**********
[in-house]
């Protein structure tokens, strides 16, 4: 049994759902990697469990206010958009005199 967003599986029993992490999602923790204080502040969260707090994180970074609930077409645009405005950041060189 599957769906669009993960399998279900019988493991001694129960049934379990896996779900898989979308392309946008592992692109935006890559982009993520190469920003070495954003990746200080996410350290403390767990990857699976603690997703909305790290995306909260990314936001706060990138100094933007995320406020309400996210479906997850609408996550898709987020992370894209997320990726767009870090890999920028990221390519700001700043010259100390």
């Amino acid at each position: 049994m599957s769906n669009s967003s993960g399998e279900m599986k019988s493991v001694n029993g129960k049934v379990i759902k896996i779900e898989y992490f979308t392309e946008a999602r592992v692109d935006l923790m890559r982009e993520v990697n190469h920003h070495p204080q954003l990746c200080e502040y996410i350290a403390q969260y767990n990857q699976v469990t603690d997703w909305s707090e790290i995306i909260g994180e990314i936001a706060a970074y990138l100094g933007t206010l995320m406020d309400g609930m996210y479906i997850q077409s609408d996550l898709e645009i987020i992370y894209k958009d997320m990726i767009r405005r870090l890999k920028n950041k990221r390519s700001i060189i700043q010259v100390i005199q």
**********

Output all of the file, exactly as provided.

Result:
[in-house]
């Protein structure tokens, strides 16, 4: 049994759902990697469990206010958009005199 967003599986029993992490999602923790204080502040969260707090994180970074609930077409645009405005950041060189 599957769906669009993960399998279900019988493991001694129960049934379990896996779900898989979308392309946008592992692109935006890559982009993520190469920003070495954003990746200080996410350290403390767990990857699976603690997703909305790290995306909260990314936001706060990138100094933007995320406020309400996210479906997850609408996550898709987020992370894209997320990726767009870090890999920028990221390519700001700043010259100390």
């Amino acid at each position: 049994m599957s769906n669009s967003s993960g399998e279900m599986k019988s493991v001694n029993g129960k049934v379990i759902k896996i779900e898989y992490f979308t392309e946008a999602r592992v692109d935006l923790m890559r982009e993520v990697n190469h920003h070495p204080q954003l990746c200080e502040y996410i350290a403390q969260y767990n990857q699976v469990t603690d997703w909305s707090e790290i995306i909260g994180e990314i936001a706060a970074y990138l100094g933007t206010l995320m406020d309400g609930m996210y479906i997850q077409s609408d996550l898709e645009i987020i992370y894209k958009d997320m990726i767009r405005r870090l890999k920028n950041k990221r390519s700001i060189i700043q010259v100390i005199q």